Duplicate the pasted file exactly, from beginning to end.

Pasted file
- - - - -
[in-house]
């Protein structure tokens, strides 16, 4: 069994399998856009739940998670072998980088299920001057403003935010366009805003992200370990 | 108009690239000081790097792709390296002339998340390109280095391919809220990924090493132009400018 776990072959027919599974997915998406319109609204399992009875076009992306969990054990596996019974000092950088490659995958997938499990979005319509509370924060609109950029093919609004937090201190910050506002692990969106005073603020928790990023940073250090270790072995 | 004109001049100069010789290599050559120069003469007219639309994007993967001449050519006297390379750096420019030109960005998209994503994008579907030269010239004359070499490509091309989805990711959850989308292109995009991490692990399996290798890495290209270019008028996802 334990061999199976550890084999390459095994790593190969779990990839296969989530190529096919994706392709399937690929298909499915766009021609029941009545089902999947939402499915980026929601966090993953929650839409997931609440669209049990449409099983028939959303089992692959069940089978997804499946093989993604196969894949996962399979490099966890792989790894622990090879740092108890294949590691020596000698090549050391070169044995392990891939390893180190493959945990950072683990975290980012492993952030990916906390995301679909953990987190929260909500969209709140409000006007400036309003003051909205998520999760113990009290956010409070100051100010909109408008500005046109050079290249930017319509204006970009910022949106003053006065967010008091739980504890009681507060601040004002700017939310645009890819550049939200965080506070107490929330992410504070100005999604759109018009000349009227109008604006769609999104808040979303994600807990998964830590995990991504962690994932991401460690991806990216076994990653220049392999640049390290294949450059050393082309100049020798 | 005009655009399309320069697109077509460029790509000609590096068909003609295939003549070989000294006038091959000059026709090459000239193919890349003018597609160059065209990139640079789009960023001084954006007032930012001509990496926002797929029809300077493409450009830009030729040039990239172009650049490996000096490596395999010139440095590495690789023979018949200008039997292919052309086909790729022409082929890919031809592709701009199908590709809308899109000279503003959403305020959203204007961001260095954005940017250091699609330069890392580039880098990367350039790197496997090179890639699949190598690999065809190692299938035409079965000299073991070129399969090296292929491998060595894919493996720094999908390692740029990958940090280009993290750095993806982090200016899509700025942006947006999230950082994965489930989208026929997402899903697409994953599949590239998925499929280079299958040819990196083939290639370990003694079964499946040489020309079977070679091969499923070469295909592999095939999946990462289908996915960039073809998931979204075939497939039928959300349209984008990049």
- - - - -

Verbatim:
[in-house]
């Protein structure tokens, strides 16, 4: 069994399998856009739940998670072998980088299920001057403003935010366009805003992200370990 | 108009690239000081790097792709390296002339998340390109280095391919809220990924090493132009400018 776990072959027919599974997915998406319109609204399992009875076009992306969990054990596996019974000092950088490659995958997938499990979005319509509370924060609109950029093919609004937090201190910050506002692990969106005073603020928790990023940073250090270790072995 | 004109001049100069010789290599050559120069003469007219639309994007993967001449050519006297390379750096420019030109960005998209994503994008579907030269010239004359070499490509091309989805990711959850989308292109995009991490692990399996290798890495290209270019008028996802 334990061999199976550890084999390459095994790593190969779990990839296969989530190529096919994706392709399937690929298909499915766009021609029941009545089902999947939402499915980026929601966090993953929650839409997931609440669209049990449409099983028939959303089992692959069940089978997804499946093989993604196969894949996962399979490099966890792989790894622990090879740092108890294949590691020596000698090549050391070169044995392990891939390893180190493959945990950072683990975290980012492993952030990916906390995301679909953990987190929260909500969209709140409000006007400036309003003051909205998520999760113990009290956010409070100051100010909109408008500005046109050079290249930017319509204006970009910022949106003053006065967010008091739980504890009681507060601040004002700017939310645009890819550049939200965080506070107490929330992410504070100005999604759109018009000349009227109008604006769609999104808040979303994600807990998964830590995990991504962690994932991401460690991806990216076994990653220049392999640049390290294949450059050393082309100049020798 | 005009655009399309320069697109077509460029790509000609590096068909003609295939003549070989000294006038091959000059026709090459000239193919890349003018597609160059065209990139640079789009960023001084954006007032930012001509990496926002797929029809300077493409450009830009030729040039990239172009650049490996000096490596395999010139440095590495690789023979018949200008039997292919052309086909790729022409082929890919031809592709701009199908590709809308899109000279503003959403305020959203204007961001260095954005940017250091699609330069890392580039880098990367350039790197496997090179890639699949190598690999065809190692299938035409079965000299073991070129399969090296292929491998060595894919493996720094999908390692740029990958940090280009993290750095993806982090200016899509700025942006947006999230950082994965489930989208026929997402899903697409994953599949590239998925499929280079299958040819990196083939290639370990003694079964499946040489020309079977070679091969499923070469295909592999095939999946990462289908996915960039073809998931979204075939497939039928959300349209984008990049």